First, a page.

To change criminal behaviour, motivation, time, attention, practice and feedback are the ingredients for success. Especially youngsters can find it difficult to change their behaviour. Many regions in their brain are still developing, meaning they have less cognitive control than adults when it comes to attention, thoughts and behaviour. Mayke Mol and Janine Plaisier, (GGZinGeest & Impact R&D) have conducted a pilot for an innovative automated and personalised computer system that probation officers can use to remind youngsters of their goals and give them exercises. We spoke to Mayke Mol about how they conducted the pilot.

Impact R&D is an organisation that focusses on research and development of methods for behavioural change. “In order to reduce recidivism, the prison system and probation organisations try to change the behaviour of offenders. Current methods that aim to do so, such as risk assessment instruments, probation supervision and behavioural interventions, are based on scientific insights. The results of these methods are fairly consistent, but limited. International research suggests that effective behavioural interventions for offenders generally lead to approximately 10-25% less recidivism, but sometimes also have no, or even negative, effects. As Impact R&D has extensive experience in researching the impact of behavioural interventions, we decided to investigate how current results could be improved.” This is when they came up with the idea for e-guidance.

According to Mayke Mol, until now, there has been no form of well-researched e-guidance developed that is aimed completely at the offender, is customisable and deals not just with practical matters, but is genuinely aimed at achieving goals and learning how to behave in a different way. The e-guidance system was tested on 46 boys, of which 35 were under supervision of juvenile probation services and 11 had voluntarily requested help at an institution for social work and child protection.

The e-guidance system

E-guidance is a tool for probation officers that they can use in addition to their normal daily tasks. “The main goal was to develop a tool that motivates youngsters to work on the things they have learned during the hours they have spend with their probation officer. They receive semi-automatically regulated text messages, for example to remind them of their goals or to give them an exercise to stay motivated.” The messages are scheduled beforehand and send via a customised calendar. The person that produces the messages always takes the schedule of the offender and his needs into account. The text messages can always be adjusted after scheduling them.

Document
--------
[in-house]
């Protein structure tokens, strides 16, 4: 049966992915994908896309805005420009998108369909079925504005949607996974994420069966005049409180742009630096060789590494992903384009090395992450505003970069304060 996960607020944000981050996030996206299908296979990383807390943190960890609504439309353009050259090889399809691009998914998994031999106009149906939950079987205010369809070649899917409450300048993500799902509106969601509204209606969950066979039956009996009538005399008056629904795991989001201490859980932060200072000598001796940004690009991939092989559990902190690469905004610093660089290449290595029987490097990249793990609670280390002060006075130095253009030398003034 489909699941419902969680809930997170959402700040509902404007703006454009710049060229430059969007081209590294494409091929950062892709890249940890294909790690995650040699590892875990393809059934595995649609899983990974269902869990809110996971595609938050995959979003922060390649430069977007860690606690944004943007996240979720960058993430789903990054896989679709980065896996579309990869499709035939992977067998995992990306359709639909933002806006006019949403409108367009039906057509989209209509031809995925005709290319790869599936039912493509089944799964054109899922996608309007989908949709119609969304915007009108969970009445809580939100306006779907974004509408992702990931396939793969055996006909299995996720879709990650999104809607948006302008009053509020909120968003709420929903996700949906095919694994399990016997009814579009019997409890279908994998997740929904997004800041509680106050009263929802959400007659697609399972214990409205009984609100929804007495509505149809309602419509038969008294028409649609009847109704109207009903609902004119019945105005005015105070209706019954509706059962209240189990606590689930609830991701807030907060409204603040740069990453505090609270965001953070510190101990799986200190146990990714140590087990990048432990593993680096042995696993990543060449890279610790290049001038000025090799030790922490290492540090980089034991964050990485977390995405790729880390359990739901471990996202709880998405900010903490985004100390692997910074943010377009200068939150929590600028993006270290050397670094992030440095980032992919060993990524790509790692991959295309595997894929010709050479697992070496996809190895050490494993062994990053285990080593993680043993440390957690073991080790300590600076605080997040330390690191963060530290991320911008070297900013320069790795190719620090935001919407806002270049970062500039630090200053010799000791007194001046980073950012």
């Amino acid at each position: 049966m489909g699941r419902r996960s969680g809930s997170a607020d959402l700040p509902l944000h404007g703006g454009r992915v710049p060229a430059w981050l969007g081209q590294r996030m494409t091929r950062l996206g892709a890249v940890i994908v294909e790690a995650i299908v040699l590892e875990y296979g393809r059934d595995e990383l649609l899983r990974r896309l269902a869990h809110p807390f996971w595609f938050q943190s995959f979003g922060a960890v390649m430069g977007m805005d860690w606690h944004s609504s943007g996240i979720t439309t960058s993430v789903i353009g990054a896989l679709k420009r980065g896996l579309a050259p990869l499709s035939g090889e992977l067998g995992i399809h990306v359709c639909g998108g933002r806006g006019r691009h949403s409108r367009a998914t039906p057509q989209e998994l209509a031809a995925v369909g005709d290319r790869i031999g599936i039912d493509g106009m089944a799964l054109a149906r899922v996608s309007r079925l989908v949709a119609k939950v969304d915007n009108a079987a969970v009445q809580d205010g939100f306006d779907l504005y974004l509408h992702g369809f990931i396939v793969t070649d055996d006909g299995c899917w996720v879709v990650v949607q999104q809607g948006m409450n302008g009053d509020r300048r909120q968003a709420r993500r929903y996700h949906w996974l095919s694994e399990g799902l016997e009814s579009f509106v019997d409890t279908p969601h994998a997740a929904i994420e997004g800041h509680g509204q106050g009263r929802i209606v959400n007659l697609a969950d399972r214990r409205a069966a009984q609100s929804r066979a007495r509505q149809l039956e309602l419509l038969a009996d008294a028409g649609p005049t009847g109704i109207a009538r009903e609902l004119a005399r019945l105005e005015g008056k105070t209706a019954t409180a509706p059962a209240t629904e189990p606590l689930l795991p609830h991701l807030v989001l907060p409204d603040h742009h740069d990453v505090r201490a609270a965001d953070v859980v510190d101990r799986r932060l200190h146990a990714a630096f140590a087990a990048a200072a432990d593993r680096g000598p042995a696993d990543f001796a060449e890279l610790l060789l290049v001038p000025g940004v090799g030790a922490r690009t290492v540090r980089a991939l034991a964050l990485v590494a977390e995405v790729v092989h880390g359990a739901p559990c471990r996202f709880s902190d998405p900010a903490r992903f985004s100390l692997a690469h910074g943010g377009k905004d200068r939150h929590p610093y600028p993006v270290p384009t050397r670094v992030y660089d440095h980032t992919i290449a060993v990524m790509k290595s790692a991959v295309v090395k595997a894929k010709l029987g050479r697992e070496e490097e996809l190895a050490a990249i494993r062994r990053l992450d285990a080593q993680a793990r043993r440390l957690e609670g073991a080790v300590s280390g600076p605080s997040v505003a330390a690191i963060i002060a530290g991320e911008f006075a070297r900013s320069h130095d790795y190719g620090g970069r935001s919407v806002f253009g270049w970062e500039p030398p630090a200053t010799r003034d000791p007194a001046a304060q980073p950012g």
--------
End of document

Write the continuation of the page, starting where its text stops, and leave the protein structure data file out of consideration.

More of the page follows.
Some of the messages contain a question to the offender. The answers that are send back, are moderated and in case it is necessary, the probation officer will be alarmed.

The experiences

After the pilot was conducted the participants were asked for their opinion on the e-guidance tool. “Most of the youngsters were positive. Our main goal was to find the right tone of voice in our messages and it is good to hear we succeeded. The youngsters found it helpful to get exercises, for example about their future and about what kind of studies they want to do in the future. They also appreciated positive support and feedback. A small group of offenders did not appreciate the messages, but we already expected that one method will never work for an entire group.”

The probation officers were also asked for their experiences. “The e-guidance tool was produced for the final phase of the probation process, but the probation officers would have found it already very useful from the start.”

This research was aimed at testing the feasibility of e-guidance. Future research can test the effect of e-guidance on the youngsters.

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